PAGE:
We have a big one Event on July 22nd. This means, among other things, that we have been working diligently on the programming for several months. Honestly, the hardest part of the process for me so far is not being able to come straight out and tell you about all the people we’ve signed up for so far. Luckily, we started guest announcements earlier this week and will continue to do so over the coming months.
This is an exciting event for me for several reasons. The first is easy: In 2021, we skipped TC Sessions: Robotics for the first time since 2017. The previous event made it just under the wire in March 2020 on the Berkeley campus. It was the last in-person event we ran before going without in-person events for a while.
While our events team did a commendable job in transitioning to the online setting, we made the collective decision that a virtual robotics event didn’t make much sense. What’s special about a robotics event is that people want to see robots. I mean, people also want to hear other people talking about robots, provided that that’s punctuated by the presence of actual robots.
The general nervousness I feel after a year’s absence is compounded quite intensely by all the things that have happened in the industry during my absence. I’ve written a lot on these pages about how transformative the pandemic era has been for robotics and automation. It’s a feeling I really hope to illustrate with the conversations we’ve curated. Categories such as fulfillment, risk, work, education and human-robot interaction are at the top of the agenda. And honestly, the only major limitation I feel about all of this is the tight stage time – I would have loved to have planned a multi-day event.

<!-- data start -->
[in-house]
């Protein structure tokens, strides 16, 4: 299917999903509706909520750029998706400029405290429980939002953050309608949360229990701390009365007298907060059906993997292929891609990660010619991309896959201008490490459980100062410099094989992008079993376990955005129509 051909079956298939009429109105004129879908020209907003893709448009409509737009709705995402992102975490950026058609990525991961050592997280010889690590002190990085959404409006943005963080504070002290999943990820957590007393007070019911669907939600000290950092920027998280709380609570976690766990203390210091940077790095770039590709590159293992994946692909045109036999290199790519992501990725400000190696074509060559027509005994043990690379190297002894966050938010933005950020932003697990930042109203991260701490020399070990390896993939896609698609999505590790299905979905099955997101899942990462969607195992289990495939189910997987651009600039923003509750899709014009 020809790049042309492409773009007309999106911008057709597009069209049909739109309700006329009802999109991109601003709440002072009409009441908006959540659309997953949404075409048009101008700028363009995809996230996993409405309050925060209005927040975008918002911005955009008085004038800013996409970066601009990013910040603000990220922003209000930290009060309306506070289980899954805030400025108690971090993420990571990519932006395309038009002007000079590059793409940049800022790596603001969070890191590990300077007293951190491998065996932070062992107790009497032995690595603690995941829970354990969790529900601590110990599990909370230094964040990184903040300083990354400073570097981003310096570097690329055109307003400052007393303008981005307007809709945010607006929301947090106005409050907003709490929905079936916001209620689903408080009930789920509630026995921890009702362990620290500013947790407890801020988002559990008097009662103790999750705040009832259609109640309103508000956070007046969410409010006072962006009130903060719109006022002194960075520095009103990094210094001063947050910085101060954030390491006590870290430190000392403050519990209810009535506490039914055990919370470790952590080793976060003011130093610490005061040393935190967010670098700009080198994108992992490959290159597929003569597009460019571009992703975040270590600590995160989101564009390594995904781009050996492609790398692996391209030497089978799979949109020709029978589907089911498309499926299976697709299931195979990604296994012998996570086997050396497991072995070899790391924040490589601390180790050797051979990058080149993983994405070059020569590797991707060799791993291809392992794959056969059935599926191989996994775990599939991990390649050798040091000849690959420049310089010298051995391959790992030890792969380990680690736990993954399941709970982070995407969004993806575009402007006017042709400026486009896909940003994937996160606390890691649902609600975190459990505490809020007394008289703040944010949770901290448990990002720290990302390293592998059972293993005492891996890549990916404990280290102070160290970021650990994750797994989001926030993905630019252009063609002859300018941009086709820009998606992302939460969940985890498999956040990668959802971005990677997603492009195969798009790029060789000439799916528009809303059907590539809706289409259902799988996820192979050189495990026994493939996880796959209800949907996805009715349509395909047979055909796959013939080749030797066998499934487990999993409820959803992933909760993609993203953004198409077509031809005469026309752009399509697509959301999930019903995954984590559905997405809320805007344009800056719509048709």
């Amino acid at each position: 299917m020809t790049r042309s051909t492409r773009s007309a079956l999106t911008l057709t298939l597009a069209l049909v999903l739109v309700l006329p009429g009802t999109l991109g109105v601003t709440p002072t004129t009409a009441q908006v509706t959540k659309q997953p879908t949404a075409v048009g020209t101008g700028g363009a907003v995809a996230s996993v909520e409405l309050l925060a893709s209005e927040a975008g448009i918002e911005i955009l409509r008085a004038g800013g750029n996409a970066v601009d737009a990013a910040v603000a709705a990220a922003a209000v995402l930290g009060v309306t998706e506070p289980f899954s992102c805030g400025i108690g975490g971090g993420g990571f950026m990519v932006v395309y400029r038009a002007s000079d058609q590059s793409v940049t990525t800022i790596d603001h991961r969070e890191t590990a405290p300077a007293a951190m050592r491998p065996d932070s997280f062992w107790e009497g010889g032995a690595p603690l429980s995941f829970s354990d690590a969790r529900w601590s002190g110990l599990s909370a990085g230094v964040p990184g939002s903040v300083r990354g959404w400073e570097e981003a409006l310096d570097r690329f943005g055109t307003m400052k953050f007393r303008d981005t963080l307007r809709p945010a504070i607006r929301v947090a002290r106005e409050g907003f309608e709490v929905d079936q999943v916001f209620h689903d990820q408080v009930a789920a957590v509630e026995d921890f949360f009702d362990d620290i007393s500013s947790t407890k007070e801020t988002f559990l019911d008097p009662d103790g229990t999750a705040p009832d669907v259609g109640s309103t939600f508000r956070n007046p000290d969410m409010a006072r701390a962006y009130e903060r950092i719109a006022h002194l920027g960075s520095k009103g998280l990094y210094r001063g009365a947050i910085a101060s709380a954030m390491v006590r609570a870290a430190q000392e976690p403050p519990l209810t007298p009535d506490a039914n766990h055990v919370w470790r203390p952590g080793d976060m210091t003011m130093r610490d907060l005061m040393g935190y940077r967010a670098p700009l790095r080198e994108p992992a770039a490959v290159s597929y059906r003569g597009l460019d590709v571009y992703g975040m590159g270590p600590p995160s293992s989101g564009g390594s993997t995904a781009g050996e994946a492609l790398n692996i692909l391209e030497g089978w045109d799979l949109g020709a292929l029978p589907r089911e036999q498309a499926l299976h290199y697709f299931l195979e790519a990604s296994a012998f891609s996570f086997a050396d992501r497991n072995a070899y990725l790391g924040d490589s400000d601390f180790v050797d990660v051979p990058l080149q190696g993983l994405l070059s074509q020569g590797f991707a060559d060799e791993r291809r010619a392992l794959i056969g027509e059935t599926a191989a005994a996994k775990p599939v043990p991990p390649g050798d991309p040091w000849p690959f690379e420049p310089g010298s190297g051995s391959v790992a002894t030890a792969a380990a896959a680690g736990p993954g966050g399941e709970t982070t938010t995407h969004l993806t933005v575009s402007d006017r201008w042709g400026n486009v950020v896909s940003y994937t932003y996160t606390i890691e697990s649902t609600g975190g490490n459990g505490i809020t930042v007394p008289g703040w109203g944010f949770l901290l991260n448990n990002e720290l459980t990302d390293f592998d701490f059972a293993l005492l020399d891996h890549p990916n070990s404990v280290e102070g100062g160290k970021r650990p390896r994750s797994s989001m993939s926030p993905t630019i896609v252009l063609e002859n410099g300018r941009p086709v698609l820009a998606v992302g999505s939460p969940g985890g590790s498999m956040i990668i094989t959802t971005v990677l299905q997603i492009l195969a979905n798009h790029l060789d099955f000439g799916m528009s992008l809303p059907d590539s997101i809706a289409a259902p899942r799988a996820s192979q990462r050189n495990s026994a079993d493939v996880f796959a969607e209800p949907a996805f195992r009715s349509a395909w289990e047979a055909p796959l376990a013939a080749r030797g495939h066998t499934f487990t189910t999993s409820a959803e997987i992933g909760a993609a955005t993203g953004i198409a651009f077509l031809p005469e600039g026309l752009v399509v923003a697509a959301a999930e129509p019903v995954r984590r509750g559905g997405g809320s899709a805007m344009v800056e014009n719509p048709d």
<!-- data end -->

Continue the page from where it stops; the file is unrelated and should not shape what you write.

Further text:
The other big reason I’m looking forward to the show is geographically. We are returning to Boston for the first time since our inaugural event in 2017. I love Berkeley, but it’s exciting to be back on the East Coast in a city so densely populated with some of the world’s top universities – and to bring our programming to new audiences.
In this sense, Dean Kamen will be from New Hampshire For the event. We had a fascinating conversation with the Segway/iBOT/AutoSyringe inventor here at Actuator back in February. We spoke about his work with STEM-focused youth organization FIRST (For Inspiration and Recognition of Science and Technology) and talked about things like education and preparing the workforce for an automated future. I am pleased that in July we will have an opportunity to expand on these topics – and more.
Speaking of segues, something I keep coming back to goes beyond the sheer amount of VC funding currently being pumped into the category. The range of automation challenges is fascinating. I think that’s well illustrated by two funding news stories that we released this week. One company makes recycling robots and the other cleans the front of ships.
Both startups share a climate angle (as, frankly, all new technology should do in 2022), although in this case they are much more distinct of the glacier. It joins a growing number of companies building recycling robots. AMP is arguably the biggest name in this category, but there’s still a lot of room here if we’re serious about recycling. Glacier wants to benefit from advances in technology that have made the dirty work of identifying recyclable materials automatable through machine learning and computer vision. The founders say the key differentiators of the technology are size and pricing.